INDIANAPOLIS -- Peyton Manning showed he was ready for the playoffs Sunday.
The Indianapolis Colts now have two weeks to fine-tune their explosive offense.
"That was the goal coming in here, to get into the playoffs," Manning said. "We need to keep it going the next two weeks."
The Colts (11-3) couldn't have asked for more from Manning, who has now led Indianapolis to four playoff appearances in five years but has been dogged by an 0-3 postseason record.
With Tennessee's 28-26 win over Buffalo on Sunday, the Colts will have to wait another week for a chance to clinch their first division title since 1999. One more win, or a Titans loss, gives Indianapolis the AFC South title.
A handful of fans hung around to watch the end the Bills-Titans game on the big screen TVs inside the stadium, cheering when Buffalo scored a last-minute touchdown and moaning when the Bills failed on a potential tying 2-point conversion.
But it hardly mattered.
The Colts played one of their best all-around games this season and Manning turned in another MVP-like performance before leaving at the start of the fourth quarter.
He completed 25 of 30 passes, became the first Colts quarterback to throw for five TDs in a game twice in a season and the first NFL player to achieve that since Buffalo's Jim Kelly in 1991. Only three other players -- Houston's Warren Moon in 1990, Miami's Dan Marino in 1986 and San Diego's Dan Fouts in 1982 -- have done that since the merger in 1970.
Manning also broke the NFL record for most consecutive seasons with 25 touchdown passes (six). The record of five was set by Marino in the 1980s and was tied by Green Bay's Brett Favre in the 1990s.
"I'm starting to get numb to those," coach Tony Dungy said. "He was very sharp all week in practice and he's been very, very hot the last month or so."
Atlanta (3-11) looked like a team reeling from a midweek coaching change.
In Wade Phillips' first game as interim coach, Vick was sacked four times and the Falcons' offense did almost nothing. They couldn't run until the outcome was already decided, couldn't throw and Vick was hit a number of times before being pulled in the fourth quarter.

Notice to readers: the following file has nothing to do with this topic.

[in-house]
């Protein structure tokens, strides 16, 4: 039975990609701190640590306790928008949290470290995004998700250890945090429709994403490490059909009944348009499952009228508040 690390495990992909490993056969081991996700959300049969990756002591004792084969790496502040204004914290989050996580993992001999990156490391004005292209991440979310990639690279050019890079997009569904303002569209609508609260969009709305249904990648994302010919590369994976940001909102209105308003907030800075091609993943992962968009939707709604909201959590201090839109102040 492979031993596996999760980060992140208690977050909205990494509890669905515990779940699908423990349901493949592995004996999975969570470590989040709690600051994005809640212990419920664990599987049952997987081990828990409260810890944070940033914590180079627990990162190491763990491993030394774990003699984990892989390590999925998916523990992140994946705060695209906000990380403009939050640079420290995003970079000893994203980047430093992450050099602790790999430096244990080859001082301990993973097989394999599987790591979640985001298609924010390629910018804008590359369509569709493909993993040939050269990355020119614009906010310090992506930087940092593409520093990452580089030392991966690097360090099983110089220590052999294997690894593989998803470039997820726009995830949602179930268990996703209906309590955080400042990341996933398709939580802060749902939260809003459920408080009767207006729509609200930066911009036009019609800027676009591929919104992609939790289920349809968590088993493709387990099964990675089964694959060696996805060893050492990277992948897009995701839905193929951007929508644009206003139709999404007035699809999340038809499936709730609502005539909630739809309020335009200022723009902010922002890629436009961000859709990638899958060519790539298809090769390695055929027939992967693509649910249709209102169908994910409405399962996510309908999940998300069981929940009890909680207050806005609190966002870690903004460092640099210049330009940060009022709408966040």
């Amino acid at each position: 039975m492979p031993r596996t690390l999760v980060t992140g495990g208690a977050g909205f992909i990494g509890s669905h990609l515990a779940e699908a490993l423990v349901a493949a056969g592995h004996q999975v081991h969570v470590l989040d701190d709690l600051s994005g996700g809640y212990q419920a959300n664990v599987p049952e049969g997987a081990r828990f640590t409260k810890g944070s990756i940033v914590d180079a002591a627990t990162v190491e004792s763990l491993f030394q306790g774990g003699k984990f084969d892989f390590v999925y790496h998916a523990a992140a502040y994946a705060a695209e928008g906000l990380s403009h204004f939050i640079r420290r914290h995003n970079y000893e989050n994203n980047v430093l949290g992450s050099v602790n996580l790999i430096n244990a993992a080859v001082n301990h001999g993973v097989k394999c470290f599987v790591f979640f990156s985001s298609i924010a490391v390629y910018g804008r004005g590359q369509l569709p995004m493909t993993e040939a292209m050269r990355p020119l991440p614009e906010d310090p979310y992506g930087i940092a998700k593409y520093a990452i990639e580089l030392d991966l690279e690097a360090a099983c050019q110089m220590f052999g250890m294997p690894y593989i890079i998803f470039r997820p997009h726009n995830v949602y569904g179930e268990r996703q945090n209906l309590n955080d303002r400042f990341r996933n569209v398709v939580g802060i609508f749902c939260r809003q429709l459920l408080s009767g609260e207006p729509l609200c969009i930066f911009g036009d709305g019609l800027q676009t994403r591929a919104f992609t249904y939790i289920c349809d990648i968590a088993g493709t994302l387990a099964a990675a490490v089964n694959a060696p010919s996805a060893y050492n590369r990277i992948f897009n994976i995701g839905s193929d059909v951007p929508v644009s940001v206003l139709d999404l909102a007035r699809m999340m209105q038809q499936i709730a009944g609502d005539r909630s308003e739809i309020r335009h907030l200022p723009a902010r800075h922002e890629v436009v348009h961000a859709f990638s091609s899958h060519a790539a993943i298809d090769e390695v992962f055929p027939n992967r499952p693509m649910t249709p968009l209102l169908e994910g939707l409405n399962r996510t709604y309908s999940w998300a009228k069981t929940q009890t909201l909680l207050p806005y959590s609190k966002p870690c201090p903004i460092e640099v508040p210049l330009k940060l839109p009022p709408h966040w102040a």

"My worst fears came to being," Phillips said. "Coach (Dan Reeves) gets fired in the middle of the week and there's a letdown."
Part of the problem was Vick's ineffectiveness.
He was just 2-of-12 for 25 yards with a passer rating of 4.9 in the first half when the Falcons were outgained 302-28. He finished 6-of-19 for 47 yards with four carries for 30 yards.
"It's the worst game I ever had," Vick said. "Why? I don't know."
The Colts, meanwhile, played almost flawlessly.
James and wide receiver Marvin Harrison each topped the 100-yard mark in the first half. James went over the 1,000-yard mark for the first time since having knee surgery in November 2001, while Harrison finished with 117 yards and two touchdowns.
They never gave Atlanta a chance.
Vick was sacked on two of the Falcons' first four plays, fumbling on the second sack to set up the Colts at the Atlanta 14.
Manning found Wayne on the Colts' first play to make it 7-0.
Two series later, Manning led the Colts 49 yards, hooking up with Stokley on a 4-yard TD and the rout was on.
Things got worse before the half ended.
Mike Vanderjagt's 43-yard field goal early in the second quarter put him within two of the NFL record for most consecutive field goals, and then Manning hit Harrison on a 17-yard TD pass to make it 24-0 at the half.
Manning hooked up with Stokley again early in the third quarter and the Falcons avoided a shutout when T.J. Duckett burst 17 yards for a touchdown with 4:57 left in the third quarter.
"It's important to play at a high level late in the season and going into the playoffs," Manning said. "Hopefully, we can keep this kind of momentum going the next two weeks."
- James' 43-yard run in the second quarter was his longest since 1999, his rookie season.
- Atlanta is 1-12 against the Colts.
- Duckett broke the Falcons' franchise record by scoring a touchdown in his seventh straight game.
- Atlanta defensive end Brady Smith hyperextended his elbow and did not return.
- Indianapolis offensive lineman Adam Meadows left with a sprained right knee. Meadows replaced Steve Sciullo at guard in the starting lineup and did not return.
The Associated Press News Service
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